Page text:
The English application: Curriculum vitae

Differences between the US and the UK

Paying attention to the minute differences between British and American curricula can ensure a successful application.


When you compose the CV, ensure the correct use of language as a distinction is made between American and British English. Use English according to the country where you are applying for a job. Differences lie in the vocabulary, the grammar and the spelling. For example, a lawyer in British English is the ‘solicitor’, but in American English, he is the ‘attorney’.

Small differences in spelling should not become pitfalls for you. In British English, one writes ‘programme’, but in American English, it is ‘program’. In American English, one says ‘analyze’, whereas in British English, one writes ‘analyse’.

With hindsight, one may add that the above distinction is getting blurred in many cases, as dictionaries like the Oxford English Dictionary now classify ‘realize’ as a primary British English spelling, while ‘realise’ appears as the word’s medieval, secondary spelling. The rule also applies to words like ‘dramatize’, ‘anatomize’ and all verbs ending in ‘-ize’. However, ‘analyse’ is an exception and so is ‘catalyse’. In American spelling convention, they are spelt ‘analyze’ and ‘catalyze’. We recommend consulting a good British English dictionary to clear confusion regarding this.


In terms of the title and the layout, there exist fundamental differences between CVs in British English and those in American English. In the UK, the document is called a CV (Curriculum Vitae) and the title is placed as a heading on the résumé. In the US, it is called ‘Personal Résumé’ or ‘Curriculum Vitae’. The name depends on the job for which you are applying. Regardless of which kind of résumé you use for an application in the US, neither carries a headline. The résumé for a position in the private sector summarizes briefly the most important work-related activities for the job within one page. The detailed CV is used in the US when applying for academic professions and jobs in the field of research. The paper size in the US is the letter format; in the UK, the standard A4 format should be used.

Personal details

In the American CV, the prospective employer does not care about your date of birth. However, in the British résumé, it is compulsory to state your date of birth and, sometimes, even your nationality. But you should mention the latter, only if the information is important for the employer because of work visa issues or other such formalities; otherwise, nationality is not mentioned in the British résumé either.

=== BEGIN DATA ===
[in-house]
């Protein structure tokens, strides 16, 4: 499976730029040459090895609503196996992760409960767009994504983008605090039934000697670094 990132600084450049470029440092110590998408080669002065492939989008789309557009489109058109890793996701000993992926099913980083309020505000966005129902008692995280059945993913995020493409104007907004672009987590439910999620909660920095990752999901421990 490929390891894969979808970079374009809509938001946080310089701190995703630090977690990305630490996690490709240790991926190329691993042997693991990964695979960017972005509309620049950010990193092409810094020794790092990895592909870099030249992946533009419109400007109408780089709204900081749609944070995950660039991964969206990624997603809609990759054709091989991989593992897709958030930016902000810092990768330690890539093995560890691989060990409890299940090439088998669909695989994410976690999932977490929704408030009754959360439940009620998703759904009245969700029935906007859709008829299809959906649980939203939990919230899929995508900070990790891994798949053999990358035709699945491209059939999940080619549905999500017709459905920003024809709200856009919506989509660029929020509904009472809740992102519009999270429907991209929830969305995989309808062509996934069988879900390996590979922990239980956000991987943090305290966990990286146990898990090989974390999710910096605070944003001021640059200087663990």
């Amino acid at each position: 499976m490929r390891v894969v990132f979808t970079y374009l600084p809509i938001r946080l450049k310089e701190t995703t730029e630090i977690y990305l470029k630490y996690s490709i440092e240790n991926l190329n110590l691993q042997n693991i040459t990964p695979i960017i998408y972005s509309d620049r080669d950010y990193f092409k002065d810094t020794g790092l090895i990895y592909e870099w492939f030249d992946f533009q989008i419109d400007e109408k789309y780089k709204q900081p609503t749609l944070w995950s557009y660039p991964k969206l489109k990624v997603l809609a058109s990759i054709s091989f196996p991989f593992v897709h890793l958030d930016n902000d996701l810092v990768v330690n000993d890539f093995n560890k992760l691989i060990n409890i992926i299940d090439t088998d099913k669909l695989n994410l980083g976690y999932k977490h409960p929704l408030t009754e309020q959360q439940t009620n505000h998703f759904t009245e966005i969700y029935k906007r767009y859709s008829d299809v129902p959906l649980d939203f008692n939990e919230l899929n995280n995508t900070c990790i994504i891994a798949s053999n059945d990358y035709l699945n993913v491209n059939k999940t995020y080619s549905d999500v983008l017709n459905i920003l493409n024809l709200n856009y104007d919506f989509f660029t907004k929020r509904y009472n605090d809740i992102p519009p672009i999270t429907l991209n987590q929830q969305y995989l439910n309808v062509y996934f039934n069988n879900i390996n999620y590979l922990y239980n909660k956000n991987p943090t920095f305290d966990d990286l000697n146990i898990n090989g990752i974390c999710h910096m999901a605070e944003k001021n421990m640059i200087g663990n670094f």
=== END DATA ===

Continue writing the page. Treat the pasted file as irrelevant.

Career objective or personal statement

In the American CV, the career objective or personal statement is part of the curriculum vitae, but not in the British CV.

Final grades

For an application in the UK, it is important to translate your grades into the British grading system. You can find online tables to help you with the translation.


In the American CV, it is important to include references. In the British CV, however, references are listed only if explicitly requested in the job description. Otherwise, it is sufficient to mention that references can be provided on request.


British and American CVs do not require a passport photo. But there is a crucial difference between the two countries in this respect: Your application is immediately rejected in the US if you choose to pass along a photo nevertheless. Anti-discrimination laws in the US are very sharp and your future employer may be unwilling to put himself in a position where he could be exposed to the accusation that he preferred you on the grounds of nationality, colour or religion.

In the UK, a photo lacks such far-reaching consequences. Nevertheless, you should not send any image without a corresponding request.

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